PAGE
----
A system resides in an environment, and this environment influences the architecture. This is sometimes referred to as "architecture in context." In essence, the environment determines the boundaries within which the system must operate, which then influence the architecture. The environmental factors that influence the architecture include the business mission that the architecture will support, the system stakeholders, internal technical constraints (such as the requirement to conform to organizational standards), and external technical constraints (such as the need to interface to an external system or to conform to external regulatory standards).
Conversely, as eloquently described in Bass, Clements, and Kazman,11 the architecture may also influence its environment. Not only does the creation of an architecture change the environment from a technology perspective -- it may, for example, contribute reusable assets to the owning organization -- the creation of the architecture may also change the environment in terms of the skills available within the organization.
When it comes to software-intensive systems, there is a particular aspect of the environment that must always be considered, as discussed earlier in this chapter. In order for software to be useful, it must execute. In order to execute, the software runs on some kind of hardware. The resulting system is therefore a combination of both software and hardware, and it is this combination that allows properties such as reliability and performance to be achieved. Software cannot achieve these properties in isolation of the hardware on which it executes.
IEEE Std 12207-1995, the IEEE Standard for Information Technology -- Software Life Cycle Processes, defines a system differently from the IEEE 1471 system definition noted earlier (which focuses on software-intensive systems), but is in agreement with the definitions found in the systems engineering field:
[A system is] an integrated composite that consists of one or more of the processes, hardware, software, facilities and people, that provides a capability to satisfy a stated need or objective. [IEEE 12207]12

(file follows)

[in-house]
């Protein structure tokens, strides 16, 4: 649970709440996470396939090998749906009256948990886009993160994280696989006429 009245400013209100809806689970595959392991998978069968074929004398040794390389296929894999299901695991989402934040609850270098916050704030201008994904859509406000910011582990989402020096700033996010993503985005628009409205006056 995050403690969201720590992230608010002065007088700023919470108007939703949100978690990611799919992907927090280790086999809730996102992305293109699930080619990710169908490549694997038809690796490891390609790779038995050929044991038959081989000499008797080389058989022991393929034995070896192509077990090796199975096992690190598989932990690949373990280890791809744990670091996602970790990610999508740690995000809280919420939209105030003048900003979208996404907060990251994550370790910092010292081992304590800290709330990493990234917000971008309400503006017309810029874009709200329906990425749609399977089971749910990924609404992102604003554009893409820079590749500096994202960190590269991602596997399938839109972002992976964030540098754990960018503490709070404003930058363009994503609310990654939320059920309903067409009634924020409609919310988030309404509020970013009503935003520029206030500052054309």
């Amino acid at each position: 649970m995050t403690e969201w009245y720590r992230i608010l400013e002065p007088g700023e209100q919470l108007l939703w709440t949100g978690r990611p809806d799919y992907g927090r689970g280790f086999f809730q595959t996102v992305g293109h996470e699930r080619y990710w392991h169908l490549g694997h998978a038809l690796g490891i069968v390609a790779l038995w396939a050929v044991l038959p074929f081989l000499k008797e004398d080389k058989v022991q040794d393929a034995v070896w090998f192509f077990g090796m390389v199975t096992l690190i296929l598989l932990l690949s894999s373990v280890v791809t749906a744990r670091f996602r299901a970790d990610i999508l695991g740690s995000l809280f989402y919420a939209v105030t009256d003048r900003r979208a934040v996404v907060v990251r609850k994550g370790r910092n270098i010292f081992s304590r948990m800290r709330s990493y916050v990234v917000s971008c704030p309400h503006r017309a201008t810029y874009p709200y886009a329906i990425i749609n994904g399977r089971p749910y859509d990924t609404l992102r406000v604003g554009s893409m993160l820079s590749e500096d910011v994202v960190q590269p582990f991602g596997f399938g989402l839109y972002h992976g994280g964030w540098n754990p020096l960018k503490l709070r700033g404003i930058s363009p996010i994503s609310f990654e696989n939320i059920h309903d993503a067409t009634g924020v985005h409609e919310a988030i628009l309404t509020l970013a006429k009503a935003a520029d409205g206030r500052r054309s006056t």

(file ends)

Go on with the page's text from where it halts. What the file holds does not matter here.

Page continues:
A configuration of the Rational Unified Process® for Systems Engineering (RUP SE) contains a similar definition.
[A system is] a set of resources that provide services that are used by an enterprise to carry out a business purpose or mission. System components typically consist of hardware, software, data, and workers13.
In the systems engineering field, tradeoffs are made regarding the use of software, hardware, and people. For example, if performance is key, then a decision may be made to implement certain system elements in hardware, rather than software or people. Another example is that in order to provide a usable system to customers, a decision is made to provide a customer interface that is a human being, rather than an interface implemented in software or hardware. More complex scenarios require certain system qualities to be achieved through a combination of software, hardware, and people. (Accordingly, this series of articles makes reference to elements other than software where appropriate.)
It is interesting to note that systems engineering is specifically concerned with treating software and hardware (as well as people) as peers, thus avoiding the pitfall where hardware is treated as a second-class citizen to the software and is simply a vehicle for executing the software, or where software is treated as a second-class citizen with respect to the hardware and is simply a vehicle for making the hardware function as desired.